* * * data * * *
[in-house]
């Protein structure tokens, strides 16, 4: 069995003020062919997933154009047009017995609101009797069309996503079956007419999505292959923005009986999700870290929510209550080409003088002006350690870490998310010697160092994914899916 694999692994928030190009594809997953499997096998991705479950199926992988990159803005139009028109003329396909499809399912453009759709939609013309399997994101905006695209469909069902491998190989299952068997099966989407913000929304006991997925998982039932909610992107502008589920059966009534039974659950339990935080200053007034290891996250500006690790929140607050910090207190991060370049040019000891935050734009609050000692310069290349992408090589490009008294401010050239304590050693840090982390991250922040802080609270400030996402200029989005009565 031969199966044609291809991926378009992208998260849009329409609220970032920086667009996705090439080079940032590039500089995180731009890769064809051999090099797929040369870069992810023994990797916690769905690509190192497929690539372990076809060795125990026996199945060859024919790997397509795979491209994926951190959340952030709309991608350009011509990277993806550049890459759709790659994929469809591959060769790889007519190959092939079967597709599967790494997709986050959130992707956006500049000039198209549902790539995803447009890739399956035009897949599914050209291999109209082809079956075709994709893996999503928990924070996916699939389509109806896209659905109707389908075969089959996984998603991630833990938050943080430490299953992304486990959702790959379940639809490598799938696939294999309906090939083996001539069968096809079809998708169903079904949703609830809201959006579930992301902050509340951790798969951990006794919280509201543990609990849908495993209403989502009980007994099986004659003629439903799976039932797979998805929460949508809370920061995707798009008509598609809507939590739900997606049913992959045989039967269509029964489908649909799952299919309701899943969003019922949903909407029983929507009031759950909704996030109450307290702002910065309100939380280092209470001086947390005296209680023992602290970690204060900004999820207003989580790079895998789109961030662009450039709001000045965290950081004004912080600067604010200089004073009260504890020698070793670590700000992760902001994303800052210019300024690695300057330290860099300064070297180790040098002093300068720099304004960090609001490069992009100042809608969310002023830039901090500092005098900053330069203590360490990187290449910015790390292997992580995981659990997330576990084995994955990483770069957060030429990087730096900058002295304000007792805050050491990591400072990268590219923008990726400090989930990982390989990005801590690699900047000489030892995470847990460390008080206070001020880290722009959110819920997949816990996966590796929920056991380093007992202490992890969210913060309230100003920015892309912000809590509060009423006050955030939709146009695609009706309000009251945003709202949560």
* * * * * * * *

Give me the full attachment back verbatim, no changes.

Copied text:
[in-house]
């Protein structure tokens, strides 16, 4: 069995003020062919997933154009047009017995609101009797069309996503079956007419999505292959923005009986999700870290929510209550080409003088002006350690870490998310010697160092994914899916 694999692994928030190009594809997953499997096998991705479950199926992988990159803005139009028109003329396909499809399912453009759709939609013309399997994101905006695209469909069902491998190989299952068997099966989407913000929304006991997925998982039932909610992107502008589920059966009534039974659950339990935080200053007034290891996250500006690790929140607050910090207190991060370049040019000891935050734009609050000692310069290349992408090589490009008294401010050239304590050693840090982390991250922040802080609270400030996402200029989005009565 031969199966044609291809991926378009992208998260849009329409609220970032920086667009996705090439080079940032590039500089995180731009890769064809051999090099797929040369870069992810023994990797916690769905690509190192497929690539372990076809060795125990026996199945060859024919790997397509795979491209994926951190959340952030709309991608350009011509990277993806550049890459759709790659994929469809591959060769790889007519190959092939079967597709599967790494997709986050959130992707956006500049000039198209549902790539995803447009890739399956035009897949599914050209291999109209082809079956075709994709893996999503928990924070996916699939389509109806896209659905109707389908075969089959996984998603991630833990938050943080430490299953992304486990959702790959379940639809490598799938696939294999309906090939083996001539069968096809079809998708169903079904949703609830809201959006579930992301902050509340951790798969951990006794919280509201543990609990849908495993209403989502009980007994099986004659003629439903799976039932797979998805929460949508809370920061995707798009008509598609809507939590739900997606049913992959045989039967269509029964489908649909799952299919309701899943969003019922949903909407029983929507009031759950909704996030109450307290702002910065309100939380280092209470001086947390005296209680023992602290970690204060900004999820207003989580790079895998789109961030662009450039709001000045965290950081004004912080600067604010200089004073009260504890020698070793670590700000992760902001994303800052210019300024690695300057330290860099300064070297180790040098002093300068720099304004960090609001490069992009100042809608969310002023830039901090500092005098900053330069203590360490990187290449910015790390292997992580995981659990997330576990084995994955990483770069957060030429990087730096900058002295304000007792805050050491990591400072990268590219923008990726400090989930990982390989990005801590690699900047000489030892995470847990460390008080206070001020880290722009959110819920997949816990996966590796929920056991380093007992202490992890969210913060309230100003920015892309912000809590509060009423006050955030939709146009695609009706309000009251945003709202949560």